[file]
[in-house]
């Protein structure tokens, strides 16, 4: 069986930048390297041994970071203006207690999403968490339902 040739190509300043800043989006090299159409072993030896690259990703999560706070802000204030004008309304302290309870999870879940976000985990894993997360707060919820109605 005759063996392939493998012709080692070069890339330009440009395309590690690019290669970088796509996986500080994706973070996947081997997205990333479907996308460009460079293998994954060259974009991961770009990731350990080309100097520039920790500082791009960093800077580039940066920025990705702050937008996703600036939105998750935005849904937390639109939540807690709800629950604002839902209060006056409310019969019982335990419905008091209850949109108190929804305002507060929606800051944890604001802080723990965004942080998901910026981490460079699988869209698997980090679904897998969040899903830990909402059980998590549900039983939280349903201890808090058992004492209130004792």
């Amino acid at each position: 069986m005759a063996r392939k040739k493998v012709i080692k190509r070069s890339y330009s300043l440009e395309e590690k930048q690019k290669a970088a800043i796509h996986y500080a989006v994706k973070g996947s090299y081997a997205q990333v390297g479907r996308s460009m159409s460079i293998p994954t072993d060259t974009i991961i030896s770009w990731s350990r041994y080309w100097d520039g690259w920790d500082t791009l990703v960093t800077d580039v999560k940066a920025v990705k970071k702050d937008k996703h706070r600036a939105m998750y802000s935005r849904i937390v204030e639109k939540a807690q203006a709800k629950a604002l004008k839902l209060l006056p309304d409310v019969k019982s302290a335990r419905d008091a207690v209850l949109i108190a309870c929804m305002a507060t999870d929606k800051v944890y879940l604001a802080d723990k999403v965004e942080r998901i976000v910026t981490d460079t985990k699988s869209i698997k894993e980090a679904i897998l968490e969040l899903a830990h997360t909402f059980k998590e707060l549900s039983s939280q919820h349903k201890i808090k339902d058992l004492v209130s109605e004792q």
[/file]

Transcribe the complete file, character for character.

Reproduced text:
[in-house]
């Protein structure tokens, strides 16, 4: 069986930048390297041994970071203006207690999403968490339902 040739190509300043800043989006090299159409072993030896690259990703999560706070802000204030004008309304302290309870999870879940976000985990894993997360707060919820109605 005759063996392939493998012709080692070069890339330009440009395309590690690019290669970088796509996986500080994706973070996947081997997205990333479907996308460009460079293998994954060259974009991961770009990731350990080309100097520039920790500082791009960093800077580039940066920025990705702050937008996703600036939105998750935005849904937390639109939540807690709800629950604002839902209060006056409310019969019982335990419905008091209850949109108190929804305002507060929606800051944890604001802080723990965004942080998901910026981490460079699988869209698997980090679904897998969040899903830990909402059980998590549900039983939280349903201890808090058992004492209130004792």
């Amino acid at each position: 069986m005759a063996r392939k040739k493998v012709i080692k190509r070069s890339y330009s300043l440009e395309e590690k930048q690019k290669a970088a800043i796509h996986y500080a989006v994706k973070g996947s090299y081997a997205q990333v390297g479907r996308s460009m159409s460079i293998p994954t072993d060259t974009i991961i030896s770009w990731s350990r041994y080309w100097d520039g690259w920790d500082t791009l990703v960093t800077d580039v999560k940066a920025v990705k970071k702050d937008k996703h706070r600036a939105m998750y802000s935005r849904i937390v204030e639109k939540a807690q203006a709800k629950a604002l004008k839902l209060l006056p309304d409310v019969k019982s302290a335990r419905d008091a207690v209850l949109i108190a309870c929804m305002a507060t999870d929606k800051v944890y879940l604001a802080d723990k999403v965004e942080r998901i976000v910026t981490d460079t985990k699988s869209i698997k894993e980090a679904i897998l968490e969040l899903a830990h997360t909402f059980k998590e707060l549900s039983s939280q919820h349903k201890i808090k339902d058992l004492v209130s109605e004792q």